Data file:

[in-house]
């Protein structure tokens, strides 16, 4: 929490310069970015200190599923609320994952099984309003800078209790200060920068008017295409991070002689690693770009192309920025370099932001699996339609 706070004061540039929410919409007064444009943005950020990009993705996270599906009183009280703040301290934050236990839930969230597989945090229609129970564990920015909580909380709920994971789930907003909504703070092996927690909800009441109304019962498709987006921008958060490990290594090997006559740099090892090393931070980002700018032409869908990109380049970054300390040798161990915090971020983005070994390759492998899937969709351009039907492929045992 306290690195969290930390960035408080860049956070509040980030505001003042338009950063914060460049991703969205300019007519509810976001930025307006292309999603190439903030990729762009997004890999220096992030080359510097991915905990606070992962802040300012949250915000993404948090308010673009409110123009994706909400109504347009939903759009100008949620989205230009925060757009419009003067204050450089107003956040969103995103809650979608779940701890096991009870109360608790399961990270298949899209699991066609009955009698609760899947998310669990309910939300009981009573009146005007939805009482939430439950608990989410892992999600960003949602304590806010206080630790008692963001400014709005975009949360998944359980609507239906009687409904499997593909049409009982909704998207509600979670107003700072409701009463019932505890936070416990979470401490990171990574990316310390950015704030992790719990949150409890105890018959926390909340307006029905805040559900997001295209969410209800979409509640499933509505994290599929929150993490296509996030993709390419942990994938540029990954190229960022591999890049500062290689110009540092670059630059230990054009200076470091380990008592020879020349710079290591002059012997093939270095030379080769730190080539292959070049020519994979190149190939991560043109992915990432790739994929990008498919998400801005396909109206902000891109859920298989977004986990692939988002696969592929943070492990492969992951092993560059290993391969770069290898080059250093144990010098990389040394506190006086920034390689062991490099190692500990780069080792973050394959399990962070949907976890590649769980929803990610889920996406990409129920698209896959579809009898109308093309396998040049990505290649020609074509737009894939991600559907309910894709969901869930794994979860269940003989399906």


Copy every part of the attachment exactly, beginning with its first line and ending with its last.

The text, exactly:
[in-house]
């Protein structure tokens, strides 16, 4: 929490310069970015200190599923609320994952099984309003800078209790200060920068008017295409991070002689690693770009192309920025370099932001699996339609 706070004061540039929410919409007064444009943005950020990009993705996270599906009183009280703040301290934050236990839930969230597989945090229609129970564990920015909580909380709920994971789930907003909504703070092996927690909800009441109304019962498709987006921008958060490990290594090997006559740099090892090393931070980002700018032409869908990109380049970054300390040798161990915090971020983005070994390759492998899937969709351009039907492929045992 306290690195969290930390960035408080860049956070509040980030505001003042338009950063914060460049991703969205300019007519509810976001930025307006292309999603190439903030990729762009997004890999220096992030080359510097991915905990606070992962802040300012949250915000993404948090308010673009409110123009994706909400109504347009939903759009100008949620989205230009925060757009419009003067204050450089107003956040969103995103809650979608779940701890096991009870109360608790399961990270298949899209699991066609009955009698609760899947998310669990309910939300009981009573009146005007939805009482939430439950608990989410892992999600960003949602304590806010206080630790008692963001400014709005975009949360998944359980609507239906009687409904499997593909049409009982909704998207509600979670107003700072409701009463019932505890936070416990979470401490990171990574990316310390950015704030992790719990949150409890105890018959926390909340307006029905805040559900997001295209969410209800979409509640499933509505994290599929929150993490296509996030993709390419942990994938540029990954190229960022591999890049500062290689110009540092670059630059230990054009200076470091380990008592020879020349710079290591002059012997093939270095030379080769730190080539292959070049020519994979190149190939991560043109992915990432790739994929990008498919998400801005396909109206902000891109859920298989977004986990692939988002696969592929943070492990492969992951092993560059290993391969770069290898080059250093144990010098990389040394506190006086920034390689062991490099190692500990780069080792973050394959399990962070949907976890590649769980929803990610889920996406990409129920698209896959579809009898109308093309396998040049990505290649020609074509737009894939991600559907309910894709969901869930794994979860269940003989399906």